All this will force even liberals to reappraise the Obama presidency. Lincoln’s political reputation went from being “the original gorilla” (as Edwin Stanton, his future secretary of war, once called him) to being celebrated, in the words of Ulysses Grant, as “incontestably the greatest man I have ever known.” Obama’s political trajectory, and reputation, are headed in the opposite direction: from Candidate Cool to President Callow.
That reappraisal is going to take many forms, not least in the international goodwill Mr. Obama’s presidency was supposed to have brought us. But since the occasion of this column is the Gettysburg sesquicentennial, it’s worth turning to the question of the president’s once-celebrated prose.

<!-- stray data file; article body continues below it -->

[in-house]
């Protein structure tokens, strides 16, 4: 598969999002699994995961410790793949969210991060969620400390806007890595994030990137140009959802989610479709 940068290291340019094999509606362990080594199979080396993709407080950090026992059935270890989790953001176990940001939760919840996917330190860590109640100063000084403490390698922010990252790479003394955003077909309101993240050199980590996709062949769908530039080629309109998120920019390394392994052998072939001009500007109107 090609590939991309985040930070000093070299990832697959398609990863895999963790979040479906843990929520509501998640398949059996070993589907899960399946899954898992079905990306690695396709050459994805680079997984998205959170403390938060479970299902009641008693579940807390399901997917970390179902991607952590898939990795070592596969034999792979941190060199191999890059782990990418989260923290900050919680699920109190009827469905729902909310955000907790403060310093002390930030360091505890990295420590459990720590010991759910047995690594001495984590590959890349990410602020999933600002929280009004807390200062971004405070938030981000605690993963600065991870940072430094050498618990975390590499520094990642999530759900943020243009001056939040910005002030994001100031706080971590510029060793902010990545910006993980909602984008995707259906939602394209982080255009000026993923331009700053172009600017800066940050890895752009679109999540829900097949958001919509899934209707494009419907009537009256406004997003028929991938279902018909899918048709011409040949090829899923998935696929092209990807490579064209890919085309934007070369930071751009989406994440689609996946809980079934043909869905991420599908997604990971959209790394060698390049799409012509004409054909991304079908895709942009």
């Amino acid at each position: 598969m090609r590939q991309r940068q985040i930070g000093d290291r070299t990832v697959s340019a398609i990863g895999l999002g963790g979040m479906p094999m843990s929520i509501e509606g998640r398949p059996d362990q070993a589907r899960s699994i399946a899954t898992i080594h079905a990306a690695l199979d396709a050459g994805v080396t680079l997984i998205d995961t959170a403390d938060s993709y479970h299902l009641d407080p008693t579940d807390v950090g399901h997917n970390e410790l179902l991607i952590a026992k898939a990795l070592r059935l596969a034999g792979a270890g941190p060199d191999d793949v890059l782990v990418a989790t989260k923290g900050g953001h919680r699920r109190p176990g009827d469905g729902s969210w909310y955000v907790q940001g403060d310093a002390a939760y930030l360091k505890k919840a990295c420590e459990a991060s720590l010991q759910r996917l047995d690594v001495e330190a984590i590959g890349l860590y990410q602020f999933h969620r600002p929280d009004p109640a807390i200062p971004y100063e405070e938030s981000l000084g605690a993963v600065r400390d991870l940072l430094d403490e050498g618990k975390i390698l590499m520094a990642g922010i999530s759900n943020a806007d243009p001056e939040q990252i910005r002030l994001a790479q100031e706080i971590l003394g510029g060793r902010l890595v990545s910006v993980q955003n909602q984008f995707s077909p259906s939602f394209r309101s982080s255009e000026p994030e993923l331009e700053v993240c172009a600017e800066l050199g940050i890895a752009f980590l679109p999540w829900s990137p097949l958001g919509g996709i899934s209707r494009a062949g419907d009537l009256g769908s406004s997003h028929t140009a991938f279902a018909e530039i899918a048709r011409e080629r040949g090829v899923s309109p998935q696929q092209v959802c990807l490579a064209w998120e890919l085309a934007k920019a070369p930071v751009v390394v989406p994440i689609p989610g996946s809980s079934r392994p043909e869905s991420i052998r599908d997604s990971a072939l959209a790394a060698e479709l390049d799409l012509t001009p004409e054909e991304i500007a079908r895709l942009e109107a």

Abraham Lincoln spoke greatly because he read wisely and thought deeply. He turned to Shakespeare, he once said, “perhaps as frequently as any unprofessional reader.” “It matters not to me whether Shakespeare be well or ill acted,” he added. “With him the thought suffices.”
Maybe Mr. Obama has similar literary tastes. It doesn’t show. “An economy built to last,” the refrain from his 2012 State of the Union, borrows from an ad slogan once used to sell the Ford Edsel. “Nation-building at home,” another favorite presidential trope, was born in a Tom Friedman column. “We are the ones we have been waiting for” is the title of a volume of essays by Alice Walker. “The audacity of hope” is adapted from a Jeremiah Wright sermon. “Yes We Can!” is the anthem from “Bob the Builder,” a TV cartoon aimed at 3-year-olds.